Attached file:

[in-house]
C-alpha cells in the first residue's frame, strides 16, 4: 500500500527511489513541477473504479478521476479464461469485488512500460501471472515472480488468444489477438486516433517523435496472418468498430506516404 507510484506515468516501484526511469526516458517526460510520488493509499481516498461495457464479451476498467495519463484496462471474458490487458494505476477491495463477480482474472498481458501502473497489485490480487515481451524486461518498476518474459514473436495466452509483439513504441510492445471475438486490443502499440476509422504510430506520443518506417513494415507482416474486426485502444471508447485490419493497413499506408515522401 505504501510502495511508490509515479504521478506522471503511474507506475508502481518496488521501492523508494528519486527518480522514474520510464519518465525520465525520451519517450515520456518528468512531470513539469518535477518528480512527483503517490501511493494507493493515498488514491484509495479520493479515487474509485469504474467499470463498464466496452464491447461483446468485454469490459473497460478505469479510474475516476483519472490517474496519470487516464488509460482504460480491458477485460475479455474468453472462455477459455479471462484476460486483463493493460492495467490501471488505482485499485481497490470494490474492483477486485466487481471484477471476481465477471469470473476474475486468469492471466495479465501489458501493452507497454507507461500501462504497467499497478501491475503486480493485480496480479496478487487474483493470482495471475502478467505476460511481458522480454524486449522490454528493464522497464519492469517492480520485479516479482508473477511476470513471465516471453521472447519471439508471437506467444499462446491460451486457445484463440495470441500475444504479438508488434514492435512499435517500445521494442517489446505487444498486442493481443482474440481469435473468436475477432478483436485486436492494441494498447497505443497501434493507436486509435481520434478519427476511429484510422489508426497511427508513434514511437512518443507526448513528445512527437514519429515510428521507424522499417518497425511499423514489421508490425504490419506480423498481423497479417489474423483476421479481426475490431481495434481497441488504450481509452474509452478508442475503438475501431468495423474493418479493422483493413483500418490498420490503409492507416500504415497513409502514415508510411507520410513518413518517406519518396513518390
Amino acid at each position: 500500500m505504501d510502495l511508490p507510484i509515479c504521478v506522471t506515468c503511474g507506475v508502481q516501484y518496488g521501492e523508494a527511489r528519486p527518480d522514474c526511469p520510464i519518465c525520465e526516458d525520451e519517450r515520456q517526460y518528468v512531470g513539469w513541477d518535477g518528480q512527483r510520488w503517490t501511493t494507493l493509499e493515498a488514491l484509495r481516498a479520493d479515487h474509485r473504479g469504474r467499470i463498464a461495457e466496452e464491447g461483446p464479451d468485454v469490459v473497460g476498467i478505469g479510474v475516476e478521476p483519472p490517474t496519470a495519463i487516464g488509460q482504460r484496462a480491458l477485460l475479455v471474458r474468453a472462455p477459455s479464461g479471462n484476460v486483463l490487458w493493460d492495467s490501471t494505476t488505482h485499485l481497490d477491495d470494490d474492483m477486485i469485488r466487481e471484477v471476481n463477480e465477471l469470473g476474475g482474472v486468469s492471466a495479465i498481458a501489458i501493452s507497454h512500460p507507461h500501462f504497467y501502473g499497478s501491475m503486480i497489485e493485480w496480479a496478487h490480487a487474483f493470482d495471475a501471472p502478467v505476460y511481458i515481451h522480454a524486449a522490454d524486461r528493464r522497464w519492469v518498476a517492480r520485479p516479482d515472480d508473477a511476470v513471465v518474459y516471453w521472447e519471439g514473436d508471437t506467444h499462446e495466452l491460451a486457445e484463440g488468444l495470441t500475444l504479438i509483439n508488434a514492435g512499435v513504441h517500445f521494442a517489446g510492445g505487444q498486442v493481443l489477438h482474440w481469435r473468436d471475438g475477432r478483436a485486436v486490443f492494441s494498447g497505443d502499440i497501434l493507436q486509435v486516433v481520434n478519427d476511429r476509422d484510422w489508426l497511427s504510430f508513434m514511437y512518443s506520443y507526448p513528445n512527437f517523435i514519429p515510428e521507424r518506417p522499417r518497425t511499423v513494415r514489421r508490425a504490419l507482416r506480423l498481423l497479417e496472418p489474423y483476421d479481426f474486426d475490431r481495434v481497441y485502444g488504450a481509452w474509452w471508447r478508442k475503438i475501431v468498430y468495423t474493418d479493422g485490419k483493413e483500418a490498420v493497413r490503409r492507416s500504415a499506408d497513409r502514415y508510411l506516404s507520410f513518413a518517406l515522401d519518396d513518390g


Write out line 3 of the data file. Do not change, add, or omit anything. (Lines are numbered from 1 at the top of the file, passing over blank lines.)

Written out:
Amino acid at each position: 500500500m505504501d510502495l511508490p507510484i509515479c504521478v506522471t506515468c503511474g507506475v508502481q516501484y518496488g521501492e523508494a527511489r528519486p527518480d522514474c526511469p520510464i519518465c525520465e526516458d525520451e519517450r515520456q517526460y518528468v512531470g513539469w513541477d518535477g518528480q512527483r510520488w503517490t501511493t494507493l493509499e493515498a488514491l484509495r481516498a479520493d479515487h474509485r473504479g469504474r467499470i463498464a461495457e466496452e464491447g461483446p464479451d468485454v469490459v473497460g476498467i478505469g479510474v475516476e478521476p483519472p490517474t496519470a495519463i487516464g488509460q482504460r484496462a480491458l477485460l475479455v471474458r474468453a472462455p477459455s479464461g479471462n484476460v486483463l490487458w493493460d492495467s490501471t494505476t488505482h485499485l481497490d477491495d470494490d474492483m477486485i469485488r466487481e471484477v471476481n463477480e465477471l469470473g476474475g482474472v486468469s492471466a495479465i498481458a501489458i501493452s507497454h512500460p507507461h500501462f504497467y501502473g499497478s501491475m503486480i497489485e493485480w496480479a496478487h490480487a487474483f493470482d495471475a501471472p502478467v505476460y511481458i515481451h522480454a524486449a522490454d524486461r528493464r522497464w519492469v518498476a517492480r520485479p516479482d515472480d508473477a511476470v513471465v518474459y516471453w521472447e519471439g514473436d508471437t506467444h499462446e495466452l491460451a486457445e484463440g488468444l495470441t500475444l504479438i509483439n508488434a514492435g512499435v513504441h517500445f521494442a517489446g510492445g505487444q498486442v493481443l489477438h482474440w481469435r473468436d471475438g475477432r478483436a485486436v486490443f492494441s494498447g497505443d502499440i497501434l493507436q486509435v486516433v481520434n478519427d476511429r476509422d484510422w489508426l497511427s504510430f508513434m514511437y512518443s506520443y507526448p513528445n512527437f517523435i514519429p515510428e521507424r518506417p522499417r518497425t511499423v513494415r514489421r508490425a504490419l507482416r506480423l498481423l497479417e496472418p489474423y483476421d479481426f474486426d475490431r481495434v481497441y485502444g488504450a481509452w474509452w471508447r478508442k475503438i475501431v468498430y468495423t474493418d479493422g485490419k483493413e483500418a490498420v493497413r490503409r492507416s500504415a499506408d497513409r502514415y508510411l506516404s507520410f513518413a518517406l515522401d519518396d513518390g